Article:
October has been ADHD awareness month and, as it draws to a close, it got me thinking about the benefits of neurodiversity inclusion training. Diversity and inclusion initiatives have long tracked the metrics of race, gender, sexual orientation and disability. However neurodiversity metrics haven’t been focused on much at all.
The U.S. lifetime prevalence of ADHD in adults aged 18 to 44 years of age is estimated to be 8.1% (National Institute of Mental Health, 2017). If we take into account that not everyone with ADHD has received a diagnosis — especially women, as their symptoms present differently from men — then the true figure maybe even higher.
Neurodiversity inclusion training benefits
So why should neurodiversity inclusion training be a consideration in the workplace or education facility? Isn’t there enough to be working on without throwing in extra complications? Specifically it’s because there’s a very real danger of people with ADHD trying to hide their condition out of shame or a desire to ‘fit in’ if they don’t feel that they’re in a supportive space. And such behavioral modifications can lead to burnout. Or even a nervous breakdown.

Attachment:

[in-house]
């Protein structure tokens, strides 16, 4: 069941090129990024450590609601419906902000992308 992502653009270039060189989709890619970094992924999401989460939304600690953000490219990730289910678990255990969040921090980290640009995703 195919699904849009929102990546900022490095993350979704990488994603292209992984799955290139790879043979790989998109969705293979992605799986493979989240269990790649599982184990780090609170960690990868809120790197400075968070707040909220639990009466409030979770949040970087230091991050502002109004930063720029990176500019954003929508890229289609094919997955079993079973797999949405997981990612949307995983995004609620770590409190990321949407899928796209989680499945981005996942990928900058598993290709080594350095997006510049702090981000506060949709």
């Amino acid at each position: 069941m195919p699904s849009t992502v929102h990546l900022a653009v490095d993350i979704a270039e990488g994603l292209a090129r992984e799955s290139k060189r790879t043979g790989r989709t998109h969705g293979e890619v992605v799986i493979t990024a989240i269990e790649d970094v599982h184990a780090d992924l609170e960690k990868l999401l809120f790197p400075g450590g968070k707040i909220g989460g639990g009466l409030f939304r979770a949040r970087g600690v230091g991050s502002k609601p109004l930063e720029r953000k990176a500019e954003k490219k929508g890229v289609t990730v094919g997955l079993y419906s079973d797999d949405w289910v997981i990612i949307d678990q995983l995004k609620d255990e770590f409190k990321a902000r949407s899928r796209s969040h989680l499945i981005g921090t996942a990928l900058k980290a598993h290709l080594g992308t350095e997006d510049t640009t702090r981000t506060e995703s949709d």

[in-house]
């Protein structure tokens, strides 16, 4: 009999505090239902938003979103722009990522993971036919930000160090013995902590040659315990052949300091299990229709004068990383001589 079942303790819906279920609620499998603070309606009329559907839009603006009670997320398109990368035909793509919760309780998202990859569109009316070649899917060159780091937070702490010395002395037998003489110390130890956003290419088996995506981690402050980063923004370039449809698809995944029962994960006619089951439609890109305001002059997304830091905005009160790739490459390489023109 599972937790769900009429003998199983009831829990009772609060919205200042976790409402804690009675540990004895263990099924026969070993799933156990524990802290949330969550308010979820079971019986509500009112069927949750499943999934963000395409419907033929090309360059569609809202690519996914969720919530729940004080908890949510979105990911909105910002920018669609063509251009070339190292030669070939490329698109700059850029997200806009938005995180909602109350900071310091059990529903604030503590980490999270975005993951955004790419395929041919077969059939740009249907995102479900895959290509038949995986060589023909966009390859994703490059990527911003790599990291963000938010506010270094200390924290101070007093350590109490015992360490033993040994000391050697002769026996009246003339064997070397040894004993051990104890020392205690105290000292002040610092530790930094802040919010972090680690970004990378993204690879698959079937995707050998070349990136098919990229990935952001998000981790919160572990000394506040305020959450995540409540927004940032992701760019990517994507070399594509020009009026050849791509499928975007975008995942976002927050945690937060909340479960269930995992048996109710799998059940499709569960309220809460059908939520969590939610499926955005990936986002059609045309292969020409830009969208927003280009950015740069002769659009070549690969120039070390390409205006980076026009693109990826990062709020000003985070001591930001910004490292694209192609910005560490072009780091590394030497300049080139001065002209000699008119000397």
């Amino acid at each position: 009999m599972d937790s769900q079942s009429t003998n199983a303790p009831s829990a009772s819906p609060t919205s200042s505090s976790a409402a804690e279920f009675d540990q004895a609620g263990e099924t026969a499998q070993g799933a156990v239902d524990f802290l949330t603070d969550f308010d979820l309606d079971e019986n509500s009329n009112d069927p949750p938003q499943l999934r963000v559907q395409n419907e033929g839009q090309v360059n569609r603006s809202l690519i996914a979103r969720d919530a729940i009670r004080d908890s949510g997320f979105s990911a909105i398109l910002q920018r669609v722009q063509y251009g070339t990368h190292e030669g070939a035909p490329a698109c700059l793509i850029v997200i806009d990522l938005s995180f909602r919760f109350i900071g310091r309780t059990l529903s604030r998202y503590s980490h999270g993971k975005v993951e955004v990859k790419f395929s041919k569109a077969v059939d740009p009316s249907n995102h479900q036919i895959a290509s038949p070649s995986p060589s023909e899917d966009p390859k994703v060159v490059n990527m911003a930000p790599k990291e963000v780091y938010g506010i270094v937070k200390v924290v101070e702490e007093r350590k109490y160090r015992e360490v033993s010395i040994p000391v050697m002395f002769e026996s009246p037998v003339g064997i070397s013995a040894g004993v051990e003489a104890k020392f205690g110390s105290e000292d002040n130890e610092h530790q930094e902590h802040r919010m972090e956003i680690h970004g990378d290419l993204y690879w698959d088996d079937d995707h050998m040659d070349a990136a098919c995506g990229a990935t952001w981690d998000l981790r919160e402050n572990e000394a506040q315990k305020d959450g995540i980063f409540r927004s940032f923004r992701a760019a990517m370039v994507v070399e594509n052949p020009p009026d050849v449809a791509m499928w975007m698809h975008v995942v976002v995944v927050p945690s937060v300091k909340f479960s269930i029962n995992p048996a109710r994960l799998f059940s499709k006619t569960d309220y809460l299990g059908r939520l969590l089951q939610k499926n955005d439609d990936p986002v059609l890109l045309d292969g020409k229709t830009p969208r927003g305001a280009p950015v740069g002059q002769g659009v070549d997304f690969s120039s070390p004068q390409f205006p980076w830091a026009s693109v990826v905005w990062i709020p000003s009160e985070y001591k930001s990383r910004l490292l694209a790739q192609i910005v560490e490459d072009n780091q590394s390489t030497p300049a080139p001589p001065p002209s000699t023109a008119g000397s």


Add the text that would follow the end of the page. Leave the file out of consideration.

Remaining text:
Neurodiversity inclusion training can help a workplace or school redress imbalances and help people with ADHD cope with the stress of working in a neurotypical world. It’s all about building a more inclusive environment for all team members. And the great thing about the training is that all employees and students will benefit from it — as it teaches empathy, communication skills and organizational tips. So why not reach out today to find out more about my personalized sessions that will fit in with your school or workplace? Or just to chat about neurodiversity? I’d love to hear from you.